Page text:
The British had a different strategy which was more brutal. It was to carpet bomb the cities and thus destroy German morale. That also did not work. It mostly made the survivors mad and led credence to Nazi propaganda that the Allies intended to eradicate Germany. Nazi propaganda also promised that the new jet airplanes would soon turn the tide.
Through all this the German people suffered tremendously. Multiple German cites underwent carpet bombing which resulted in super-hot “fire-storms” in which everything burned: the buildings, appliances, food stuffs, people, and even bricks disintegrated in the intense heat. Between Allied bombers and Russian artillery, the Germans suffered perhaps one and a quarter million civilian deaths. To that must be added about five million military deaths, the majority form the Eastern Front via the despised Slavic (Russian) forces.
The Russian soldiers were not gentle conquerors, and the women of Berlin and other Russian occupied areas suffered a prolonged round of rape and abuse. Further, after the War, German borders were shifted and reduced, with large sections given to Poland (which lost territory to Russia). The German populations in the reassigned areas were driven out, as well as many ethnic Germans who lived in various enclaves in Eastern Europe. Perhaps another 500,000 Germans died in that forced winter migration to the remaining parts of Germany. (Does this sound similar to what happened to the Jews of the First Temple destruction?)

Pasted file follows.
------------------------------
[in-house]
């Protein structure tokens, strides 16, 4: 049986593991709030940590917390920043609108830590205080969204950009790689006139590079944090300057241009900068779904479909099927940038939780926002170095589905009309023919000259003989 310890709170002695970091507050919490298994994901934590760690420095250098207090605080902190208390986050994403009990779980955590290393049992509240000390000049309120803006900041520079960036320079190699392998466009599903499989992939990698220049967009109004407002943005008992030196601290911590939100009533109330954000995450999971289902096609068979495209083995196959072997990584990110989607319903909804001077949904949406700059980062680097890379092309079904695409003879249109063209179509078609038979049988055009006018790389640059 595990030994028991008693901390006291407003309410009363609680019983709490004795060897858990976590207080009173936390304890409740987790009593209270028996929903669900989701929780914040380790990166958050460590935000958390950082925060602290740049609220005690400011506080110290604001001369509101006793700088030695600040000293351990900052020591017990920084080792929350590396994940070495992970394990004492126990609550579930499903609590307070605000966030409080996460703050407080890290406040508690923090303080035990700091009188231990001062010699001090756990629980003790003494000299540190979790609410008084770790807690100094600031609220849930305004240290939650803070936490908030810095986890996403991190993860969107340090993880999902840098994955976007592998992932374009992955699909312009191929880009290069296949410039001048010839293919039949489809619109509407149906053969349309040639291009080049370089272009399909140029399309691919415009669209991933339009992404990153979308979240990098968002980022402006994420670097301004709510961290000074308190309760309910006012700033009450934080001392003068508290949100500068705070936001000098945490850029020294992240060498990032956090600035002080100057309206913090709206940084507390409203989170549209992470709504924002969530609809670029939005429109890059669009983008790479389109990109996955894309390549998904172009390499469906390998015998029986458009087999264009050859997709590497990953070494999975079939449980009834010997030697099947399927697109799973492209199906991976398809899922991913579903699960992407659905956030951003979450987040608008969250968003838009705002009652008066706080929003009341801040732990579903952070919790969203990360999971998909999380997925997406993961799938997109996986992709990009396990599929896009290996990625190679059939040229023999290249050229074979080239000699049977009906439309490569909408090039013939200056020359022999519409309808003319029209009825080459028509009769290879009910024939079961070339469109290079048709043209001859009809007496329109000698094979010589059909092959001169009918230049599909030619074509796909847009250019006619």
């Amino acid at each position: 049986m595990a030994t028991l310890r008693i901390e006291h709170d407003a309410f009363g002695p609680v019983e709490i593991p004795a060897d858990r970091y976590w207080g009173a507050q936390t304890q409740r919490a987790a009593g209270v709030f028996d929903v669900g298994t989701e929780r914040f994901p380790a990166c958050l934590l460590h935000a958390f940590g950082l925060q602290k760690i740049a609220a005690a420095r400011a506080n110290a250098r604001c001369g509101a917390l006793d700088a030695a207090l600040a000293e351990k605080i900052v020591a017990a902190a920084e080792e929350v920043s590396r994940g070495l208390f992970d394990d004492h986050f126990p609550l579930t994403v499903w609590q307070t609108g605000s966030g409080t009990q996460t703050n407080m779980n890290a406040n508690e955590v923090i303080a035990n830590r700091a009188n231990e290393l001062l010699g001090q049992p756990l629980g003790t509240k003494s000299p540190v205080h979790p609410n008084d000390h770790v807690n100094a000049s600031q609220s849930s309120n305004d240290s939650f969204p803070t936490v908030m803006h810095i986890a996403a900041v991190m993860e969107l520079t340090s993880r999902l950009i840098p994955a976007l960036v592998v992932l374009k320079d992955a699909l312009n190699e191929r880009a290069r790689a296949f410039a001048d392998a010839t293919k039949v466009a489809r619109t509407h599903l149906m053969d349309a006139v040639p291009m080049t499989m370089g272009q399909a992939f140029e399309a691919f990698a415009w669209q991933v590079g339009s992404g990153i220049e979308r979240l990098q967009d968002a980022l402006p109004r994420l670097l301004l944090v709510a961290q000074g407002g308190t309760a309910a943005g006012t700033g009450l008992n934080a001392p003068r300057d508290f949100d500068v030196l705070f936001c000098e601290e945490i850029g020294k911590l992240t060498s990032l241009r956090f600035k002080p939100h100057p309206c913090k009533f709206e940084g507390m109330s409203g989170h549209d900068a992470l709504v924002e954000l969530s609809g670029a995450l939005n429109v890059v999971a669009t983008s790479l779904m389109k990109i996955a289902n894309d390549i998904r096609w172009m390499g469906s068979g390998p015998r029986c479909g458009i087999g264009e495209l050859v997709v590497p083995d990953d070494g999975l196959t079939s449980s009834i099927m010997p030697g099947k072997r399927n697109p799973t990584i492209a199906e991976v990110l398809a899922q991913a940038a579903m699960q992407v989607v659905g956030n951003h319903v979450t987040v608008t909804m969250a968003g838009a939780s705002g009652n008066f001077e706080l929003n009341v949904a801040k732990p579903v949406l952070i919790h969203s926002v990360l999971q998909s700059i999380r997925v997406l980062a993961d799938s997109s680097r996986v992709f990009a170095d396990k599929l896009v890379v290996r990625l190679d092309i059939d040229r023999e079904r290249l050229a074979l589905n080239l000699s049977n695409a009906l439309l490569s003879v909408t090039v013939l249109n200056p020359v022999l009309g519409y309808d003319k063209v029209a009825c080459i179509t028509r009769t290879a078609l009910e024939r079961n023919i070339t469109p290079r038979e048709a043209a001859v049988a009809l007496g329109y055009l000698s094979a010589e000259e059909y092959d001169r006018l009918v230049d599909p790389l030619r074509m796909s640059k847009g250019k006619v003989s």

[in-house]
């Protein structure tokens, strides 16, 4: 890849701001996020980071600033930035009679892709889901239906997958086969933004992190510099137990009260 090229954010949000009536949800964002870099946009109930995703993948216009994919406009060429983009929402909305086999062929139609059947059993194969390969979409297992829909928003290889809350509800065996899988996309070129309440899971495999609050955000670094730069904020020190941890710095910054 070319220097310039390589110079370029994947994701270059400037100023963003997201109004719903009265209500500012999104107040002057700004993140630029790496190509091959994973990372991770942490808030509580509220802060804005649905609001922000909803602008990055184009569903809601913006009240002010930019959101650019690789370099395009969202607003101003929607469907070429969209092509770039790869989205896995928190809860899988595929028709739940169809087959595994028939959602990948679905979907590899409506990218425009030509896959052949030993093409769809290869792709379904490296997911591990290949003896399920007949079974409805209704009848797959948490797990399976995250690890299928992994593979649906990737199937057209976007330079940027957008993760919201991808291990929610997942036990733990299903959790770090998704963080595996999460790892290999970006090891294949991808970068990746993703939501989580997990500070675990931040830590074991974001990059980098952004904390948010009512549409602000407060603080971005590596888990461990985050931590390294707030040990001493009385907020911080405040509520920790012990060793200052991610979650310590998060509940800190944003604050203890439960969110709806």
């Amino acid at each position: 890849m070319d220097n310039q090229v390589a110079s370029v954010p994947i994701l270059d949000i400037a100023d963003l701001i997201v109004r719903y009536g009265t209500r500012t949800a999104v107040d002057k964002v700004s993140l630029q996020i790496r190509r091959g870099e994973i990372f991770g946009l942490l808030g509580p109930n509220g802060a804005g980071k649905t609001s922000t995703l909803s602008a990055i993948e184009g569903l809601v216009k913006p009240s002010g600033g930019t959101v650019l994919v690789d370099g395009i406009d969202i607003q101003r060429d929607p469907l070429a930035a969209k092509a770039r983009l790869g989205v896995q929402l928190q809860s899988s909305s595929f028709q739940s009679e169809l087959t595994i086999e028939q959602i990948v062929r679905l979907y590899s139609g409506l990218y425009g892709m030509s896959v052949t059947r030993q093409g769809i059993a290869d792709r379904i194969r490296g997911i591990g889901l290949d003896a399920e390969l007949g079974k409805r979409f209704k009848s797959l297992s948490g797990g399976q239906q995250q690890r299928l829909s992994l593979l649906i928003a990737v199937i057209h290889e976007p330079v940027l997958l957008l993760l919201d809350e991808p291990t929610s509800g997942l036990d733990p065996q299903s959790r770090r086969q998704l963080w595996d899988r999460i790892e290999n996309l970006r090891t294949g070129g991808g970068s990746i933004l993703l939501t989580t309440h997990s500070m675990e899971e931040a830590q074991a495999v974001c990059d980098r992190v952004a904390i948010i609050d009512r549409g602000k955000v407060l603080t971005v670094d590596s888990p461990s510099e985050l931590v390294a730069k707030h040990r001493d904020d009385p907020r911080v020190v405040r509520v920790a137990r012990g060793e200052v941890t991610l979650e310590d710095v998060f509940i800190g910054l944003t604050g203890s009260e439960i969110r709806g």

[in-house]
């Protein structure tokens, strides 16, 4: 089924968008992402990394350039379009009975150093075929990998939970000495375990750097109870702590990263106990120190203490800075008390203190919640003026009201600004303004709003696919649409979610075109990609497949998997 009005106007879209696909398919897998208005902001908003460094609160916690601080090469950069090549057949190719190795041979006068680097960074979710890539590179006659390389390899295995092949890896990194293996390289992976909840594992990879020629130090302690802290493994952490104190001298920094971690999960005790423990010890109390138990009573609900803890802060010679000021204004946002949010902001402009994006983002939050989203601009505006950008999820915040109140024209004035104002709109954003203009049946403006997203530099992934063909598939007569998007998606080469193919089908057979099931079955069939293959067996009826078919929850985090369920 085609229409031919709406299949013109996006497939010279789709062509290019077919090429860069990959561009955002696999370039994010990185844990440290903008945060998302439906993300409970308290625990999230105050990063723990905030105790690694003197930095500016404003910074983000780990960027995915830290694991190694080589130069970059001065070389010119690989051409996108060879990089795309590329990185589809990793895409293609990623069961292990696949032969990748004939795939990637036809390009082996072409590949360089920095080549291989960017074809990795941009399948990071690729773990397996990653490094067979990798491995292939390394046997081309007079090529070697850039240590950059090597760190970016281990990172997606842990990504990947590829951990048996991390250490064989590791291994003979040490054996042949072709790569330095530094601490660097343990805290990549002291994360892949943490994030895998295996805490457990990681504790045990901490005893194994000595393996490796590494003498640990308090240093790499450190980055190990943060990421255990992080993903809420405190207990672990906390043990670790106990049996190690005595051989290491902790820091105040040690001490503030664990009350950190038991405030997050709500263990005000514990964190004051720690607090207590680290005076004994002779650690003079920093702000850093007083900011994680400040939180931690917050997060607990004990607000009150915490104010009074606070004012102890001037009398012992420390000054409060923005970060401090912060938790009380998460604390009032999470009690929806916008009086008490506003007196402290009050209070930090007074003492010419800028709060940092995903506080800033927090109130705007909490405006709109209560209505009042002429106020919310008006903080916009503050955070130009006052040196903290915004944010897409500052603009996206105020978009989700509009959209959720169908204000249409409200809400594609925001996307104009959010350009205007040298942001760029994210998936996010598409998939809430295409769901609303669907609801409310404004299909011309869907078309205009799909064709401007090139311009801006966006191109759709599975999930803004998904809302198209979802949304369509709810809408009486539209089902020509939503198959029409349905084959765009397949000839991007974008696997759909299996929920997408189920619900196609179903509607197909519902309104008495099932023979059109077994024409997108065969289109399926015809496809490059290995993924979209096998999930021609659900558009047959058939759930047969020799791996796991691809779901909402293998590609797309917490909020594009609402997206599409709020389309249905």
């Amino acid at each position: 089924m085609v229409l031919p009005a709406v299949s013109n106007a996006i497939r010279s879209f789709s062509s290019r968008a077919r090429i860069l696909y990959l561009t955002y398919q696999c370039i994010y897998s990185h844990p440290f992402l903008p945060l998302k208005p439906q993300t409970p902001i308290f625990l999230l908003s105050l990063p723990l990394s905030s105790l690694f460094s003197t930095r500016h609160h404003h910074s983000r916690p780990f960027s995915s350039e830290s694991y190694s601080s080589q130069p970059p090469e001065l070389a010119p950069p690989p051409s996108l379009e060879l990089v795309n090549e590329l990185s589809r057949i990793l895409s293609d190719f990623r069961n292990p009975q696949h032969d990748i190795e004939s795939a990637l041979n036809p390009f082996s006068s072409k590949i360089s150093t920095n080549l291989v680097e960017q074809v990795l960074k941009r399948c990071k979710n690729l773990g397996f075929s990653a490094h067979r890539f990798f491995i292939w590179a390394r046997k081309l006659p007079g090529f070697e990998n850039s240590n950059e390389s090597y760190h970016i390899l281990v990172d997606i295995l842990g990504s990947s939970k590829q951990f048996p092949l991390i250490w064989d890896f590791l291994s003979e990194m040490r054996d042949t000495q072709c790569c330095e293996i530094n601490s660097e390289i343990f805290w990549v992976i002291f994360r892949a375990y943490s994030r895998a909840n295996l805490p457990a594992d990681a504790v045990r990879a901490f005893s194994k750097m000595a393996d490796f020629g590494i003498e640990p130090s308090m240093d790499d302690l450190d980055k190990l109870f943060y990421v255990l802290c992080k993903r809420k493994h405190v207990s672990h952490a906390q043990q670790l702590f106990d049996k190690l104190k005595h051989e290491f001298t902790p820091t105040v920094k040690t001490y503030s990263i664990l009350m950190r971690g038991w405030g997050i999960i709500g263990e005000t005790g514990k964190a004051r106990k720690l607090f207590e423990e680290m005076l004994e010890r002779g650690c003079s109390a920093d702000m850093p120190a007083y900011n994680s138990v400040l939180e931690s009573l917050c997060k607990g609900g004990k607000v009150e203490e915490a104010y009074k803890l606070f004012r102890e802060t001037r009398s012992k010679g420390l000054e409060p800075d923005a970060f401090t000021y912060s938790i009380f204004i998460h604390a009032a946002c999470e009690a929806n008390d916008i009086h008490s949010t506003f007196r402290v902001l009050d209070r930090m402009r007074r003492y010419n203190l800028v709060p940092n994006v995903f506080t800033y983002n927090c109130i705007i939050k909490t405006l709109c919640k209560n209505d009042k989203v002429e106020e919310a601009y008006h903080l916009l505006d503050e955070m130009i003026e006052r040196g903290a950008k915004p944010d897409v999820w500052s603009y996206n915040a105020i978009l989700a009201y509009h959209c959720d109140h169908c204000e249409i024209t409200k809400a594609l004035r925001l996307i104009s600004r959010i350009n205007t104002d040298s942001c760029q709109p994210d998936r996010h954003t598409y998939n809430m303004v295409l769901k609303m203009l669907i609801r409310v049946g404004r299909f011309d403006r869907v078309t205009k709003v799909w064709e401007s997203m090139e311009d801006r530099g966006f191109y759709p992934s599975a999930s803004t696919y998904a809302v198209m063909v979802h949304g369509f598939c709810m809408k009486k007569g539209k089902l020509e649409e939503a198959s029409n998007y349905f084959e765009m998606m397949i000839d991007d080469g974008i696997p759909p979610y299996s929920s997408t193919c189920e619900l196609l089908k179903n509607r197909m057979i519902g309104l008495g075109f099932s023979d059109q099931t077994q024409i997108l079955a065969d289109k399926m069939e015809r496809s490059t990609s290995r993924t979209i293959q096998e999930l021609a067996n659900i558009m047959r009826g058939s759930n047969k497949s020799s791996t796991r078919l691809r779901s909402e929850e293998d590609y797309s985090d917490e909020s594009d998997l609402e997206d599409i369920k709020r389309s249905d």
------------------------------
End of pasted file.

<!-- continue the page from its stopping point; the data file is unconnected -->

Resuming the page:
Allied planners feared guerrilla warfare by Nazi troops immediately after the War. In fact, Nazi propaganda in the last weeks of the war promised as much. Nothing of the sort took place. The German people were truly shell shocked and wanted no more war. Further, as the revelations of the brutality of the concentration camps became known, and the extent of the Nazi genocide against Jews and Gypsies revealed, many Germans were shocked and began experiencing repentance. The idolatries of the Frederick the Great militarism and Bismarck’s racism were largely broken.